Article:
The Most Difficult-to-translate Sentence of All Time
The following simple German quip must be one of the most difficult-to-translate sentences of all time: Wenn Einstein albert, krümmt sich der Raum vor Lachen.
The literal translation is of course trivial: if Einstein does a joke, all the people (in a room) are weak from laughter.
But the real ingenuity (and beauty) of this sentence is hidden in two interconnected double meanings:
- albert (as in “er albert”) is:
- German word for to joke (as in “he jokes”)
- but it also doubles as Einstein's first name, of course
That alone would be clever enough. But the guy who invented that sentence (sadly, I don't know his or her name) could do one better:
- krümmt sich der Raum vor Lachen ingeniously combines two phrases:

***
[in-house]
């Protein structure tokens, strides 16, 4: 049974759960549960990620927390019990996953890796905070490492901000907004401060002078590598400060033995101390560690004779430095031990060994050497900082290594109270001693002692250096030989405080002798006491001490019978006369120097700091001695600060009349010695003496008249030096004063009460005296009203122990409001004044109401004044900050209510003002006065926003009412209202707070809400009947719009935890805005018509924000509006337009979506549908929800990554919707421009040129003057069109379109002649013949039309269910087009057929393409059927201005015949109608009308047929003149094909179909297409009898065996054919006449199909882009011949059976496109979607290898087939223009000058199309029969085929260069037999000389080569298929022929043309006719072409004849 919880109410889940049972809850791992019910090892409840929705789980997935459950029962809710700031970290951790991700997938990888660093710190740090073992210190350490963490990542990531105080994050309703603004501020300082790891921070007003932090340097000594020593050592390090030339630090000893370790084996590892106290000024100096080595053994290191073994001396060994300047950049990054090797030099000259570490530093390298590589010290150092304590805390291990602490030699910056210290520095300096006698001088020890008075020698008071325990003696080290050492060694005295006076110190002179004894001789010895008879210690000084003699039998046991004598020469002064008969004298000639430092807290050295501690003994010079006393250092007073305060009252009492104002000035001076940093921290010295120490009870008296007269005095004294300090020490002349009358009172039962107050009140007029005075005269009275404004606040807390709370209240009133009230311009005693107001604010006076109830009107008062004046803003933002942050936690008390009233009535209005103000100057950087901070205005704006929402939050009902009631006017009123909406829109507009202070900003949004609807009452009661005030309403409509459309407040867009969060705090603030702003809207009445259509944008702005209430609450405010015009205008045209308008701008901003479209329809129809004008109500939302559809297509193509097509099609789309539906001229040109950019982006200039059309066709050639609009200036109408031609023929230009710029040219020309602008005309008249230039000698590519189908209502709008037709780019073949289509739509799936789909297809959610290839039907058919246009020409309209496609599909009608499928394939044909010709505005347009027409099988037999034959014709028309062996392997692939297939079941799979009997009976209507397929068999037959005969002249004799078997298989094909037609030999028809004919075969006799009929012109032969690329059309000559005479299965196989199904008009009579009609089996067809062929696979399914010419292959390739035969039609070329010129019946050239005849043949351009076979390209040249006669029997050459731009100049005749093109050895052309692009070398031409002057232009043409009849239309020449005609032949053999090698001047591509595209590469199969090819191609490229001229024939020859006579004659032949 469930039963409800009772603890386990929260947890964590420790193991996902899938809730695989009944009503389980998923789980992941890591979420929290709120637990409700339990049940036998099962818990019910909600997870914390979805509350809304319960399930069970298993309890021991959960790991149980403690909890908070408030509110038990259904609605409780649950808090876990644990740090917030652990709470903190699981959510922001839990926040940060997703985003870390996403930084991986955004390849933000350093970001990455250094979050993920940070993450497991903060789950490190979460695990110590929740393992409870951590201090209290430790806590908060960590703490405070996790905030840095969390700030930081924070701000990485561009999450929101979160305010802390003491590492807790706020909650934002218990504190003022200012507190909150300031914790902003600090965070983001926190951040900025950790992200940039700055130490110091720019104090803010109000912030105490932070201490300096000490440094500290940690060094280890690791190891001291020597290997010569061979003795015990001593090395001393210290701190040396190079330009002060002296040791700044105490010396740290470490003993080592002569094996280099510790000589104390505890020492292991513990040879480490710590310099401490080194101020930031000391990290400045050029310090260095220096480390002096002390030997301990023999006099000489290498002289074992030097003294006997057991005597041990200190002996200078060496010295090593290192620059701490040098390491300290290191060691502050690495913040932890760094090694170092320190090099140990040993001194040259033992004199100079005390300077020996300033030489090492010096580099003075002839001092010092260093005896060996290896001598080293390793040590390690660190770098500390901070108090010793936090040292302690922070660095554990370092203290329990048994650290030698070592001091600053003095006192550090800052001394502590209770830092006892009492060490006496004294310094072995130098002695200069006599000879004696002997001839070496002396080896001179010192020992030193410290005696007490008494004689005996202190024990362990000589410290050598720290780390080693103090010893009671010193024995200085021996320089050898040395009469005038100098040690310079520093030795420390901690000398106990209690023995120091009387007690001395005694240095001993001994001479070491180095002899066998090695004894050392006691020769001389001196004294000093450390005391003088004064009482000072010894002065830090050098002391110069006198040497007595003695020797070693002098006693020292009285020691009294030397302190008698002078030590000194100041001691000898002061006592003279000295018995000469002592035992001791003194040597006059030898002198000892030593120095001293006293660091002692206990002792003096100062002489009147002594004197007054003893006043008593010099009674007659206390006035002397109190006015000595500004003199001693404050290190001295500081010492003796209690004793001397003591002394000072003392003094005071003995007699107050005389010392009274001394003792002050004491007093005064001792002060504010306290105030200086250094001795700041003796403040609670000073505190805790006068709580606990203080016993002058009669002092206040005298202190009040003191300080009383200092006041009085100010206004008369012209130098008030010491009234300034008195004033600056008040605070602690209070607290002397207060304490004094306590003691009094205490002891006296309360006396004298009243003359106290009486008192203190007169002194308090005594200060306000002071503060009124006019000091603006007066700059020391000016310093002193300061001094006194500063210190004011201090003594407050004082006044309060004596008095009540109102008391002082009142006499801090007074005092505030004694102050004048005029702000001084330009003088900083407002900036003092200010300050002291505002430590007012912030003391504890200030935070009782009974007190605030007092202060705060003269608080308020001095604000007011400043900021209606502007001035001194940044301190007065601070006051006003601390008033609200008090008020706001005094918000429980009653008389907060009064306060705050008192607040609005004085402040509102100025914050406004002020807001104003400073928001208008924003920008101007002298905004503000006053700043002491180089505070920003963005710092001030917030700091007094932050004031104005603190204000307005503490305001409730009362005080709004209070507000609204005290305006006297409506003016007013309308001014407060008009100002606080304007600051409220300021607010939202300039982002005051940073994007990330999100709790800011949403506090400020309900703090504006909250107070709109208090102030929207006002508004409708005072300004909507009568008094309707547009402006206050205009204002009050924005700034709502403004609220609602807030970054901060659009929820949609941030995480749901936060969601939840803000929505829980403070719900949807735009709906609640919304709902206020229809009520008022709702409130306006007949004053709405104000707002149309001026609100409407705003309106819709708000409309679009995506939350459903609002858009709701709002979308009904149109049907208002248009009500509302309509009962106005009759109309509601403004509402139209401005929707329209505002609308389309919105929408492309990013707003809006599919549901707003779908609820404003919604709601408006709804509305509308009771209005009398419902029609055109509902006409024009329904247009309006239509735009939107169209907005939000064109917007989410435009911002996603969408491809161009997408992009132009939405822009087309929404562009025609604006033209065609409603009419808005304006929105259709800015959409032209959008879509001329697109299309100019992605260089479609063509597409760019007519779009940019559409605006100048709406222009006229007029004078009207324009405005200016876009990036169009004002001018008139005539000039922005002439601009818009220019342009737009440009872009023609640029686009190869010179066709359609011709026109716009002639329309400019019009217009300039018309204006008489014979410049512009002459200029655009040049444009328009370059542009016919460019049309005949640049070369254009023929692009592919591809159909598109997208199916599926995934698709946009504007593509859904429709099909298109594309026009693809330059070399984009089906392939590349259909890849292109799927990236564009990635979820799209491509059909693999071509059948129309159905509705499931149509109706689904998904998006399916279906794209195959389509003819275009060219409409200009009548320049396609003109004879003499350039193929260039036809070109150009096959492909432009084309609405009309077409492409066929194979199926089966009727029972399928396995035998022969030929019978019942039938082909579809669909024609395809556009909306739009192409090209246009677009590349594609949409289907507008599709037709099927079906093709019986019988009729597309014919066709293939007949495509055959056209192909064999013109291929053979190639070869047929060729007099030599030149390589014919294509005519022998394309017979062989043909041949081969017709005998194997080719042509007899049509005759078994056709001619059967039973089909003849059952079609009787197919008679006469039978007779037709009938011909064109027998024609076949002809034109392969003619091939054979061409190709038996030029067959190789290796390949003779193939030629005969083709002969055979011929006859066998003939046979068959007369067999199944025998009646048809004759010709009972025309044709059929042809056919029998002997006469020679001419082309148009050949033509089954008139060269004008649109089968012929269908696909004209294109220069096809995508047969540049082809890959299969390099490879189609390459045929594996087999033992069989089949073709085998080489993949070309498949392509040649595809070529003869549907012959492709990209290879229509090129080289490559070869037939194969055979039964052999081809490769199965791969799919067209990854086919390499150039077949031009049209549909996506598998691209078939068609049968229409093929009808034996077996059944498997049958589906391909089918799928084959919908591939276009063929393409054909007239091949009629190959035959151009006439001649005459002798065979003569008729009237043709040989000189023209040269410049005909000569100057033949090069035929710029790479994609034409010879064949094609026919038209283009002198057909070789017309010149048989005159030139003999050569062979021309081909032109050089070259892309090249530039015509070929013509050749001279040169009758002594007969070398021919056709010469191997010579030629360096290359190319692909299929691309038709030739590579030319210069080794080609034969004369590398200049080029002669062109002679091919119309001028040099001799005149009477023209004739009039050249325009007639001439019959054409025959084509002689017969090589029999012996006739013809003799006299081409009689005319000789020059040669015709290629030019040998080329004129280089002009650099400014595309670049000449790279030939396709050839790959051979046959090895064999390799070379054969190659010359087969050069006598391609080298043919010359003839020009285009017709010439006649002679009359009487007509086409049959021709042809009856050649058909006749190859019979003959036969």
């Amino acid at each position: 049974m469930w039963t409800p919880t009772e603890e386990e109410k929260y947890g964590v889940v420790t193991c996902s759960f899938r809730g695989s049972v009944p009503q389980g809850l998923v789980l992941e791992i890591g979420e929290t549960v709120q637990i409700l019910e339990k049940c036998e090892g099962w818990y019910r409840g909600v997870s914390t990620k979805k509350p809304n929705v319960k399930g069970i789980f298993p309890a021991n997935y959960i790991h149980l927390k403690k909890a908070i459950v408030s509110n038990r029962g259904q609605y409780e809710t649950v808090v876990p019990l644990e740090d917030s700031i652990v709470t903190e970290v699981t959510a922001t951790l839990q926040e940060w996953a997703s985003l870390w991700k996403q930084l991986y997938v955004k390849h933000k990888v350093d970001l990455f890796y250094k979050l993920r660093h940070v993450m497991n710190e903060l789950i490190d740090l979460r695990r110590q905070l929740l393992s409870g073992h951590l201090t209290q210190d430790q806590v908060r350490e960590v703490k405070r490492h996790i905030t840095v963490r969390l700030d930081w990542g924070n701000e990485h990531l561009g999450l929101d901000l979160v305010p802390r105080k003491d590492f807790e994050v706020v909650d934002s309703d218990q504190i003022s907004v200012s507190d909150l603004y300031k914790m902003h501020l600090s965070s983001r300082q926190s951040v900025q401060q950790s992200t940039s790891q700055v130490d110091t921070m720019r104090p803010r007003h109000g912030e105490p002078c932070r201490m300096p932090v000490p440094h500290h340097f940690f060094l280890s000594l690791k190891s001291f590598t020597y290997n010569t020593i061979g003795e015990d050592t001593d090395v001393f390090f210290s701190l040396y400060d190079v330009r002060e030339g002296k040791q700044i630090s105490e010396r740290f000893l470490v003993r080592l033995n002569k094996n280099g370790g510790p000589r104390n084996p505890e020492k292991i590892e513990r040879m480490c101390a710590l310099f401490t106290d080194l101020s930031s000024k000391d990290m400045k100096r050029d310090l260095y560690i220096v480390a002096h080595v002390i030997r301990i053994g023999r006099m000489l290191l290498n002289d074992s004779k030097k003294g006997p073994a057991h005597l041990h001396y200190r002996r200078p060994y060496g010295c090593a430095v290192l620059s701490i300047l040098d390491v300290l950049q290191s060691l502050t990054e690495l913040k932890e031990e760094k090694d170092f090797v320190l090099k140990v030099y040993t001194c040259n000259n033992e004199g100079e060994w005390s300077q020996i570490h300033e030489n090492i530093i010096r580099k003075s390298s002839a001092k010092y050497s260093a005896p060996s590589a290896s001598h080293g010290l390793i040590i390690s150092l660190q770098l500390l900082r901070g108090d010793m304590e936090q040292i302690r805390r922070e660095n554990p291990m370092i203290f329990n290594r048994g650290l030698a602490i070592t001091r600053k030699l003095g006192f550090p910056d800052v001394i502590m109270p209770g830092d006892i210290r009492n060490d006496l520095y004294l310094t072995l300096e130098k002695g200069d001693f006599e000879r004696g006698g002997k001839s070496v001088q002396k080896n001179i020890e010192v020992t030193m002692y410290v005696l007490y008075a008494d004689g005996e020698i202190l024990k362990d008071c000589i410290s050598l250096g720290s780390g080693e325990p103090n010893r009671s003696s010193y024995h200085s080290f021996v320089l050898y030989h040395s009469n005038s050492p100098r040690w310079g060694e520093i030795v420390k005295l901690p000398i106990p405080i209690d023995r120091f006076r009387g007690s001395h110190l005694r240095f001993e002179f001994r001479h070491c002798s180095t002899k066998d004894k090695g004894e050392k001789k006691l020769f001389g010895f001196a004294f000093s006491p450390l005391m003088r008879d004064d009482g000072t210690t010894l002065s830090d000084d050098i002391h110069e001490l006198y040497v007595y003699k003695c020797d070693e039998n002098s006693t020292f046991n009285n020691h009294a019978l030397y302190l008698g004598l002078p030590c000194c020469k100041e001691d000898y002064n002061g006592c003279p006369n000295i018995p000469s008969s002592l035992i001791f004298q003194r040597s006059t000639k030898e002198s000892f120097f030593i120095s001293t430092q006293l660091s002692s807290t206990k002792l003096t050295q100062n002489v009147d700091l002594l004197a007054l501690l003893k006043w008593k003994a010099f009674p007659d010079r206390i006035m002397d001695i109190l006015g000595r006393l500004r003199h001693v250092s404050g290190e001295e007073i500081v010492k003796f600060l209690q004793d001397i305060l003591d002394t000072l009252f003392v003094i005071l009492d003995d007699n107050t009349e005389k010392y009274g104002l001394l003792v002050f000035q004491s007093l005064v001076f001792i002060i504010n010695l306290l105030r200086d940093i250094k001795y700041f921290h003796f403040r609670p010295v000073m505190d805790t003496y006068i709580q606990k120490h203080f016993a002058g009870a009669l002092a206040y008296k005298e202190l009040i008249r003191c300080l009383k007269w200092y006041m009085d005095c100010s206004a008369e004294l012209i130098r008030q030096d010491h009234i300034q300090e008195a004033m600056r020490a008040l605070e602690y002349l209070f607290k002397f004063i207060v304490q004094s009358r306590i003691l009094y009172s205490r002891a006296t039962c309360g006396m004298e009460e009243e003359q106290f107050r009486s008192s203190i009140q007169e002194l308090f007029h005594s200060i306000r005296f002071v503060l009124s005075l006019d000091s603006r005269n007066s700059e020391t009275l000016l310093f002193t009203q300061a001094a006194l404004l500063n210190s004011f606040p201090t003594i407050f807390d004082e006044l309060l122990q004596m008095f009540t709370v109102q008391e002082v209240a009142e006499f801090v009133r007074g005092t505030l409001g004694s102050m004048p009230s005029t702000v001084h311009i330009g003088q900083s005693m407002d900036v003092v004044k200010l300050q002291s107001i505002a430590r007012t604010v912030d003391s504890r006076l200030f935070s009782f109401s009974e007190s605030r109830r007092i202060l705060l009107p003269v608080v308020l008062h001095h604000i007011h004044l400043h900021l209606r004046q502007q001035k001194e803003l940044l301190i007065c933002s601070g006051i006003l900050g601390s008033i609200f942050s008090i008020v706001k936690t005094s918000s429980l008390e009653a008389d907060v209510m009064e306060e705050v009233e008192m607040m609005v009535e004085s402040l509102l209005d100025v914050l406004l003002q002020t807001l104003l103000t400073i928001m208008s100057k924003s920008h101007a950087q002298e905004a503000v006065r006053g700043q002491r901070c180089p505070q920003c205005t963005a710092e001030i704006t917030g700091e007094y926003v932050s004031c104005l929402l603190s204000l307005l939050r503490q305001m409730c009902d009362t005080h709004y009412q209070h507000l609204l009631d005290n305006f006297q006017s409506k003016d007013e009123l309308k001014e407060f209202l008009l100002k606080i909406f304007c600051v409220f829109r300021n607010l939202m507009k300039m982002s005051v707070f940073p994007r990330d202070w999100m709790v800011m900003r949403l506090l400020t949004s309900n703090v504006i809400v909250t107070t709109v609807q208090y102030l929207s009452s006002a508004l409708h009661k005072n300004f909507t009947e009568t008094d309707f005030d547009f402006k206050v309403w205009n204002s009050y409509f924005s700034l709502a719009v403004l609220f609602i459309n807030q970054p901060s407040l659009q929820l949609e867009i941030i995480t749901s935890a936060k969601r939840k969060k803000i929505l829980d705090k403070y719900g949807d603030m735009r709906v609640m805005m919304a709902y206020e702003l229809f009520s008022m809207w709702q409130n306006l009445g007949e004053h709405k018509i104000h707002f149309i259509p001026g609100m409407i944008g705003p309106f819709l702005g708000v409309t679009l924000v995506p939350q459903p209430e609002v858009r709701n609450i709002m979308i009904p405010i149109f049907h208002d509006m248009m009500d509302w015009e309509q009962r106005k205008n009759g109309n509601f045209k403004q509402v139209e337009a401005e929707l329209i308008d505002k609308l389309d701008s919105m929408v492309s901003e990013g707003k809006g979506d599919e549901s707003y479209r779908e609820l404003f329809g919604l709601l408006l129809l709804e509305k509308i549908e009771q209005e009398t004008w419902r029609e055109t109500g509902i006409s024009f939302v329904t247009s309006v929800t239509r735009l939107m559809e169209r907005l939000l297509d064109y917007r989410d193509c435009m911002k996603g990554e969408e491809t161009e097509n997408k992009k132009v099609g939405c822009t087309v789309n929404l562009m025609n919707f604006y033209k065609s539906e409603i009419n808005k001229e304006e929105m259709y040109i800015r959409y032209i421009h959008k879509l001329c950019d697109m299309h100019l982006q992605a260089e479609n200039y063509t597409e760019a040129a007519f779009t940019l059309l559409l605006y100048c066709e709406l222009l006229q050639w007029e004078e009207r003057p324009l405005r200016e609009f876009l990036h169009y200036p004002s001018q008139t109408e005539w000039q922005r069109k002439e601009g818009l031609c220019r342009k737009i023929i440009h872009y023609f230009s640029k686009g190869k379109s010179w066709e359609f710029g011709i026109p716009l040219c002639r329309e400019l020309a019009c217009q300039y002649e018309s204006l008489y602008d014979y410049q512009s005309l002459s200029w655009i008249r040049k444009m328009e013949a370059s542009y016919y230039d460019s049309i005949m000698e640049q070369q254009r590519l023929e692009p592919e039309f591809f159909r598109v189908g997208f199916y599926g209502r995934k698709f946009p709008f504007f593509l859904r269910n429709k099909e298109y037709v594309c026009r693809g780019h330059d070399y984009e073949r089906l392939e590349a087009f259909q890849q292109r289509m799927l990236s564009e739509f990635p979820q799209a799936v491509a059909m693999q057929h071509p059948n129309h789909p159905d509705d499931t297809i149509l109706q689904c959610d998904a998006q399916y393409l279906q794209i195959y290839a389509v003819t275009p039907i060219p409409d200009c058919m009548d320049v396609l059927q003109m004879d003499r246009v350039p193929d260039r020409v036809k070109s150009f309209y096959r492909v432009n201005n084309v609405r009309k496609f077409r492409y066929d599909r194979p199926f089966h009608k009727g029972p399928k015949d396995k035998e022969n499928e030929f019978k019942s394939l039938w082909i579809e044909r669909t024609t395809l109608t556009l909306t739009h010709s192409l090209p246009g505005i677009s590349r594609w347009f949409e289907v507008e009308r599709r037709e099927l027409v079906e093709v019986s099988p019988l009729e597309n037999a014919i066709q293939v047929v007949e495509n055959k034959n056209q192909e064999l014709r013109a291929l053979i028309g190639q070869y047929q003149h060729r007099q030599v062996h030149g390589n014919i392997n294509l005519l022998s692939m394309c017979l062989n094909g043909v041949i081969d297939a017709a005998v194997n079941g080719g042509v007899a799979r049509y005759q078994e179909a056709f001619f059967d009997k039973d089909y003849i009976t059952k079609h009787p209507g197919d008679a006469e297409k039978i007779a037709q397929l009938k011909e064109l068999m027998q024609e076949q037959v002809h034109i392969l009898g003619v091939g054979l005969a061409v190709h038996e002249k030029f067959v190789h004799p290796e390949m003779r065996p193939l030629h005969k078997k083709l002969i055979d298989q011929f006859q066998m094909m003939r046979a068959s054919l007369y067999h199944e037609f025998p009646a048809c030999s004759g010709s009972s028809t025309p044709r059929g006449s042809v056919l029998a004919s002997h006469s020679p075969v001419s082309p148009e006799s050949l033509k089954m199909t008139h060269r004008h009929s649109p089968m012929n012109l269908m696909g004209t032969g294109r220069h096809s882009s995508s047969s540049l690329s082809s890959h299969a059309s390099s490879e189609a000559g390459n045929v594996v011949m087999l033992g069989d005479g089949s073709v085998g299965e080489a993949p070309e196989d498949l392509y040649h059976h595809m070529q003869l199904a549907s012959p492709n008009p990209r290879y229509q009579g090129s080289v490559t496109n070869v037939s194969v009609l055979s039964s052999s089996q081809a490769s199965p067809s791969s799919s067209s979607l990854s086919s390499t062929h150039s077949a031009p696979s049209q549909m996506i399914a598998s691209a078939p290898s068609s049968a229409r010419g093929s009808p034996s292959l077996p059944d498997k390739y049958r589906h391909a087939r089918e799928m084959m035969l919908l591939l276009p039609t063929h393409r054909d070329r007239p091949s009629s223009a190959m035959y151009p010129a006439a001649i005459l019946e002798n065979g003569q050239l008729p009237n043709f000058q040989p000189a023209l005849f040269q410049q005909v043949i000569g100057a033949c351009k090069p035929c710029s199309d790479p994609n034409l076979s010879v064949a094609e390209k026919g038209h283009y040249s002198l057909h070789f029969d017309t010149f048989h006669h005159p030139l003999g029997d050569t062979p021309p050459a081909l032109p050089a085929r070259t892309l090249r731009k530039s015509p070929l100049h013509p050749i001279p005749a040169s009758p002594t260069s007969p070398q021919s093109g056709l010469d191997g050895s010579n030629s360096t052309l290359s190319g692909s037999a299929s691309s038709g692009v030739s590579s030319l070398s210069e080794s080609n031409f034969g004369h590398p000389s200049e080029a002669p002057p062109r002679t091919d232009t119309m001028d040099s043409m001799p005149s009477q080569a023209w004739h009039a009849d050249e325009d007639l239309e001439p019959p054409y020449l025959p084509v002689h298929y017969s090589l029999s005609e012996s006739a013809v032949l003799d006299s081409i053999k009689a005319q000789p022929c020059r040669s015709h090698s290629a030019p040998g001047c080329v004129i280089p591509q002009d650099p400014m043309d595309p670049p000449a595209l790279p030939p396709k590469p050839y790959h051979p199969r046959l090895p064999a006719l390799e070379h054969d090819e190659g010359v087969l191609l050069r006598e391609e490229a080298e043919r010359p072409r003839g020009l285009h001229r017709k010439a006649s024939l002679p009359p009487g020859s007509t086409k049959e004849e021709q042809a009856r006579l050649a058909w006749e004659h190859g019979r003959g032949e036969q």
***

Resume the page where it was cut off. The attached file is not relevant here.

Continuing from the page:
- “krümmt sich der Raum” means on the one hand space, curved in the Einsteinian sense
- “sich krümmen vor Lachen”, on the other hand, is the German idiom for to be weak from laughter
But never fear, here is an English sentence that's equally impossible to translate: Time flies like an arrow; fruit flies like a banana. (Then again, this sort of grouchy Marxist dialectic was and will always remain untranslatable.)
$updated from: The Most Difficult-to-translate Sentence of All Time.htxt Sat 18 Jan 2014 13:12:48 thomasl (By Thomas Lauer)$